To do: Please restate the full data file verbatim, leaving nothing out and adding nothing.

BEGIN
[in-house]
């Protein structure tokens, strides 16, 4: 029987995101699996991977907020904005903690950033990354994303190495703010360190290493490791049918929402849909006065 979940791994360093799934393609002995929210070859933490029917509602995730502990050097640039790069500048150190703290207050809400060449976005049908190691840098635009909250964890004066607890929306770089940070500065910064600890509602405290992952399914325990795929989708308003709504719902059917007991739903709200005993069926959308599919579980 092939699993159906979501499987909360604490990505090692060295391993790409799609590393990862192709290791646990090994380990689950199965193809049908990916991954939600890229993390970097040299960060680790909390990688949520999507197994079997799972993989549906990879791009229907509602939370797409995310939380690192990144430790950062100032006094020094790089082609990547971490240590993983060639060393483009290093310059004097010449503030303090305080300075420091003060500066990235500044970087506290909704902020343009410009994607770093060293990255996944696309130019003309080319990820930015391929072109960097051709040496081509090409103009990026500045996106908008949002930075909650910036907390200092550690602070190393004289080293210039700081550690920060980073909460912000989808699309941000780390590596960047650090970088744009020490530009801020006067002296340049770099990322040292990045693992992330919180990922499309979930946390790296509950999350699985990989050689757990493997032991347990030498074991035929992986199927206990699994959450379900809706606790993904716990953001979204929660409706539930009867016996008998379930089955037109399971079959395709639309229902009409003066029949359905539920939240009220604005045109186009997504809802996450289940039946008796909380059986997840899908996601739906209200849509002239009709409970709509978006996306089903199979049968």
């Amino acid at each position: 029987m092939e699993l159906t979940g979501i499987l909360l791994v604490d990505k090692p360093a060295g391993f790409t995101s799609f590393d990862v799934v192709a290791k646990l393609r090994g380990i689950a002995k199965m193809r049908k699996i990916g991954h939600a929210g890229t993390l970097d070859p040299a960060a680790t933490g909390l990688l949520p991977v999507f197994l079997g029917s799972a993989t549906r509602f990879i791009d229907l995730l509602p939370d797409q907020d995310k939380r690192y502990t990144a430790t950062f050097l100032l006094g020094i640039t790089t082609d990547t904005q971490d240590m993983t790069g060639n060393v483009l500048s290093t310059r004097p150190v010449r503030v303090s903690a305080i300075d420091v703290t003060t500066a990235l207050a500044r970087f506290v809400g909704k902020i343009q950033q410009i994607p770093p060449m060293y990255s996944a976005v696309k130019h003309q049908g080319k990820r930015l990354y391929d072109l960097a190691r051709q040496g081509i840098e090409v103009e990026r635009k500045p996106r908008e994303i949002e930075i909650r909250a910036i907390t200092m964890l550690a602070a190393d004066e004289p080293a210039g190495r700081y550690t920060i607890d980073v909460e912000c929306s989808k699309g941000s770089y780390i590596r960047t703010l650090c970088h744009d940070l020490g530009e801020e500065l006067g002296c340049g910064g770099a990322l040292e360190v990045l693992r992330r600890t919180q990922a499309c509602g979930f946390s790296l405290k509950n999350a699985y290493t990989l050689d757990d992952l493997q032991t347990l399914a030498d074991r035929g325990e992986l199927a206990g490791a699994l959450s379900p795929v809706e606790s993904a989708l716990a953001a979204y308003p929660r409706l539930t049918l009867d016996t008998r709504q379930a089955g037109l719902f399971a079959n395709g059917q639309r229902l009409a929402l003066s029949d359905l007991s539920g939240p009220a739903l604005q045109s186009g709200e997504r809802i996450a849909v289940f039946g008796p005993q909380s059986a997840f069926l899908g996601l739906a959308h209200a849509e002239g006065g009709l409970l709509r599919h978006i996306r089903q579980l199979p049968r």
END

[in-house]
């Protein structure tokens, strides 16, 4: 029987995101699996991977907020904005903690950033990354994303190495703010360190290493490791049918929402849909006065 979940791994360093799934393609002995929210070859933490029917509602995730502990050097640039790069500048150190703290207050809400060449976005049908190691840098635009909250964890004066607890929306770089940070500065910064600890509602405290992952399914325990795929989708308003709504719902059917007991739903709200005993069926959308599919579980 092939699993159906979501499987909360604490990505090692060295391993790409799609590393990862192709290791646990090994380990689950199965193809049908990916991954939600890229993390970097040299960060680790909390990688949520999507197994079997799972993989549906990879791009229907509602939370797409995310939380690192990144430790950062100032006094020094790089082609990547971490240590993983060639060393483009290093310059004097010449503030303090305080300075420091003060500066990235500044970087506290909704902020343009410009994607770093060293990255996944696309130019003309080319990820930015391929072109960097051709040496081509090409103009990026500045996106908008949002930075909650910036907390200092550690602070190393004289080293210039700081550690920060980073909460912000989808699309941000780390590596960047650090970088744009020490530009801020006067002296340049770099990322040292990045693992992330919180990922499309979930946390790296509950999350699985990989050689757990493997032991347990030498074991035929992986199927206990699994959450379900809706606790993904716990953001979204929660409706539930009867016996008998379930089955037109399971079959395709639309229902009409003066029949359905539920939240009220604005045109186009997504809802996450289940039946008796909380059986997840899908996601739906209200849509002239009709409970709509978006996306089903199979049968």
């Amino acid at each position: 029987m092939e699993l159906t979940g979501i499987l909360l791994v604490d990505k090692p360093a060295g391993f790409t995101s799609f590393d990862v799934v192709a290791k646990l393609r090994g380990i689950a002995k199965m193809r049908k699996i990916g991954h939600a929210g890229t993390l970097d070859p040299a960060a680790t933490g909390l990688l949520p991977v999507f197994l079997g029917s799972a993989t549906r509602f990879i791009d229907l995730l509602p939370d797409q907020d995310k939380r690192y502990t990144a430790t950062f050097l100032l006094g020094i640039t790089t082609d990547t904005q971490d240590m993983t790069g060639n060393v483009l500048s290093t310059r004097p150190v010449r503030v303090s903690a305080i300075d420091v703290t003060t500066a990235l207050a500044r970087f506290v809400g909704k902020i343009q950033q410009i994607p770093p060449m060293y990255s996944a976005v696309k130019h003309q049908g080319k990820r930015l990354y391929d072109l960097a190691r051709q040496g081509i840098e090409v103009e990026r635009k500045p996106r908008e994303i949002e930075i909650r909250a910036i907390t200092m964890l550690a602070a190393d004066e004289p080293a210039g190495r700081y550690t920060i607890d980073v909460e912000c929306s989808k699309g941000s770089y780390i590596r960047t703010l650090c970088h744009d940070l020490g530009e801020e500065l006067g002296c340049g910064g770099a990322l040292e360190v990045l693992r992330r600890t919180q990922a499309c509602g979930f946390s790296l405290k509950n999350a699985y290493t990989l050689d757990d992952l493997q032991t347990l399914a030498d074991r035929g325990e992986l199927a206990g490791a699994l959450s379900p795929v809706e606790s993904a989708l716990a953001a979204y308003p929660r409706l539930t049918l009867d016996t008998r709504q379930a089955g037109l719902f399971a079959n395709g059917q639309r229902l009409a929402l003066s029949d359905l007991s539920g939240p009220a739903l604005q045109s186009g709200e997504r809802i996450a849909v289940f039946g008796p005993q909380s059986a997840f069926l899908g996601l739906a959308h209200a849509e002239g006065g009709l409970l709509r599919h978006i996306r089903q579980l199979p049968r």